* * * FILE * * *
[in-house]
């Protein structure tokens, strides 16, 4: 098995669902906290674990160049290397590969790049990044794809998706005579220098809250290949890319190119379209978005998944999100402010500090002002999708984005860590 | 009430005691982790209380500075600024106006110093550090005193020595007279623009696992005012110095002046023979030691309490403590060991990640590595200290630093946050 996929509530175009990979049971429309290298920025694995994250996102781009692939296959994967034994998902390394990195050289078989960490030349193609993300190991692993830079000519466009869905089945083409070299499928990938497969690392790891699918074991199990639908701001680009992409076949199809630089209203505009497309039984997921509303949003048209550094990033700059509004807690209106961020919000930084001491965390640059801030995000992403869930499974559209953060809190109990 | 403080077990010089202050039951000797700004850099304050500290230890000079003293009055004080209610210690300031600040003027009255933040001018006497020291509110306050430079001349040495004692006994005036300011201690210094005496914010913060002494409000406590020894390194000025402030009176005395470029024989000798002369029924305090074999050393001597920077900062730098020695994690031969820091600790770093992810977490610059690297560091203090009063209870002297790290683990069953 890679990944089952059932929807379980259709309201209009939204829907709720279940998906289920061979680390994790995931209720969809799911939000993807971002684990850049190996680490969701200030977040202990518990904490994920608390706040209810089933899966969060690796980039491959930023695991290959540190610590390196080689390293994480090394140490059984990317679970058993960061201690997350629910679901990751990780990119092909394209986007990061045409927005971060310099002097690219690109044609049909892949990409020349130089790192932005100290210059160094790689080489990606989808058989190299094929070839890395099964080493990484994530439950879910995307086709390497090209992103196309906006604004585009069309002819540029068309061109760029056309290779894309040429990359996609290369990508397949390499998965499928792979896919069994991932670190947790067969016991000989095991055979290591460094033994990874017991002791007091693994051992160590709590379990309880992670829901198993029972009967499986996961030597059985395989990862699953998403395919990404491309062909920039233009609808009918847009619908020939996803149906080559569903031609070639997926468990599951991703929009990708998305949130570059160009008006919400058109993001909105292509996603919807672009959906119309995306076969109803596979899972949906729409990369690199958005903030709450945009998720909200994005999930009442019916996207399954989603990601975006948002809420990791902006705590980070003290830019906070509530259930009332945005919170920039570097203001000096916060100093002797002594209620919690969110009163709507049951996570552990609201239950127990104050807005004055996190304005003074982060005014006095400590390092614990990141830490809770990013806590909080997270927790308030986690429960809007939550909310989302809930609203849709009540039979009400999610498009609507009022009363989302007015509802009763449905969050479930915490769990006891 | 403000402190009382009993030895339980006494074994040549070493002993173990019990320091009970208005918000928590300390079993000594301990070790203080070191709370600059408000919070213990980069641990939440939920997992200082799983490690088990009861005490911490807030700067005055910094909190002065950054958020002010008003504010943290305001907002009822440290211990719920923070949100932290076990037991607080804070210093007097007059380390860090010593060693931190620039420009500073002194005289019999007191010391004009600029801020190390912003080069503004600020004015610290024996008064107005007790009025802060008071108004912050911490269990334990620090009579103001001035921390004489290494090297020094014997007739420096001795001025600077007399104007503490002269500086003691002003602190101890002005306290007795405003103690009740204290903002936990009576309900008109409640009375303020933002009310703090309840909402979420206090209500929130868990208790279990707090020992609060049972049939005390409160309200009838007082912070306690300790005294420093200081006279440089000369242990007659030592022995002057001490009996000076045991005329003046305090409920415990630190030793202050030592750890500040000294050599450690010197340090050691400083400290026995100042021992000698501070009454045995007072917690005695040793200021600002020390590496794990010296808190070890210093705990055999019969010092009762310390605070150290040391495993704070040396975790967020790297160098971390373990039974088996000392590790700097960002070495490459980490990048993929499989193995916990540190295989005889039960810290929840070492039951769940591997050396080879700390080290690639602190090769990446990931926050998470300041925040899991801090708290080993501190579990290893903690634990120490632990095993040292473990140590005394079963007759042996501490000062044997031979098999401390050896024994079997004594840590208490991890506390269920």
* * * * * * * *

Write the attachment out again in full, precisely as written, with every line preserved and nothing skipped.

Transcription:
[in-house]
């Protein structure tokens, strides 16, 4: 098995669902906290674990160049290397590969790049990044794809998706005579220098809250290949890319190119379209978005998944999100402010500090002002999708984005860590 | 009430005691982790209380500075600024106006110093550090005193020595007279623009696992005012110095002046023979030691309490403590060991990640590595200290630093946050 996929509530175009990979049971429309290298920025694995994250996102781009692939296959994967034994998902390394990195050289078989960490030349193609993300190991692993830079000519466009869905089945083409070299499928990938497969690392790891699918074991199990639908701001680009992409076949199809630089209203505009497309039984997921509303949003048209550094990033700059509004807690209106961020919000930084001491965390640059801030995000992403869930499974559209953060809190109990 | 403080077990010089202050039951000797700004850099304050500290230890000079003293009055004080209610210690300031600040003027009255933040001018006497020291509110306050430079001349040495004692006994005036300011201690210094005496914010913060002494409000406590020894390194000025402030009176005395470029024989000798002369029924305090074999050393001597920077900062730098020695994690031969820091600790770093992810977490610059690297560091203090009063209870002297790290683990069953 890679990944089952059932929807379980259709309201209009939204829907709720279940998906289920061979680390994790995931209720969809799911939000993807971002684990850049190996680490969701200030977040202990518990904490994920608390706040209810089933899966969060690796980039491959930023695991290959540190610590390196080689390293994480090394140490059984990317679970058993960061201690997350629910679901990751990780990119092909394209986007990061045409927005971060310099002097690219690109044609049909892949990409020349130089790192932005100290210059160094790689080489990606989808058989190299094929070839890395099964080493990484994530439950879910995307086709390497090209992103196309906006604004585009069309002819540029068309061109760029056309290779894309040429990359996609290369990508397949390499998965499928792979896919069994991932670190947790067969016991000989095991055979290591460094033994990874017991002791007091693994051992160590709590379990309880992670829901198993029972009967499986996961030597059985395989990862699953998403395919990404491309062909920039233009609808009918847009619908020939996803149906080559569903031609070639997926468990599951991703929009990708998305949130570059160009008006919400058109993001909105292509996603919807672009959906119309995306076969109803596979899972949906729409990369690199958005903030709450945009998720909200994005999930009442019916996207399954989603990601975006948002809420990791902006705590980070003290830019906070509530259930009332945005919170920039570097203001000096916060100093002797002594209620919690969110009163709507049951996570552990609201239950127990104050807005004055996190304005003074982060005014006095400590390092614990990141830490809770990013806590909080997270927790308030986690429960809007939550909310989302809930609203849709009540039979009400999610498009609507009022009363989302007015509802009763449905969050479930915490769990006891 | 403000402190009382009993030895339980006494074994040549070493002993173990019990320091009970208005918000928590300390079993000594301990070790203080070191709370600059408000919070213990980069641990939440939920997992200082799983490690088990009861005490911490807030700067005055910094909190002065950054958020002010008003504010943290305001907002009822440290211990719920923070949100932290076990037991607080804070210093007097007059380390860090010593060693931190620039420009500073002194005289019999007191010391004009600029801020190390912003080069503004600020004015610290024996008064107005007790009025802060008071108004912050911490269990334990620090009579103001001035921390004489290494090297020094014997007739420096001795001025600077007399104007503490002269500086003691002003602190101890002005306290007795405003103690009740204290903002936990009576309900008109409640009375303020933002009310703090309840909402979420206090209500929130868990208790279990707090020992609060049972049939005390409160309200009838007082912070306690300790005294420093200081006279440089000369242990007659030592022995002057001490009996000076045991005329003046305090409920415990630190030793202050030592750890500040000294050599450690010197340090050691400083400290026995100042021992000698501070009454045995007072917690005695040793200021600002020390590496794990010296808190070890210093705990055999019969010092009762310390605070150290040391495993704070040396975790967020790297160098971390373990039974088996000392590790700097960002070495490459980490990048993929499989193995916990540190295989005889039960810290929840070492039951769940591997050396080879700390080290690639602190090769990446990931926050998470300041925040899991801090708290080993501190579990290893903690634990120490632990095993040292473990140590005394079963007759042996501490000062044997031979098999401390050896024994079997004594840590208490991890506390269920």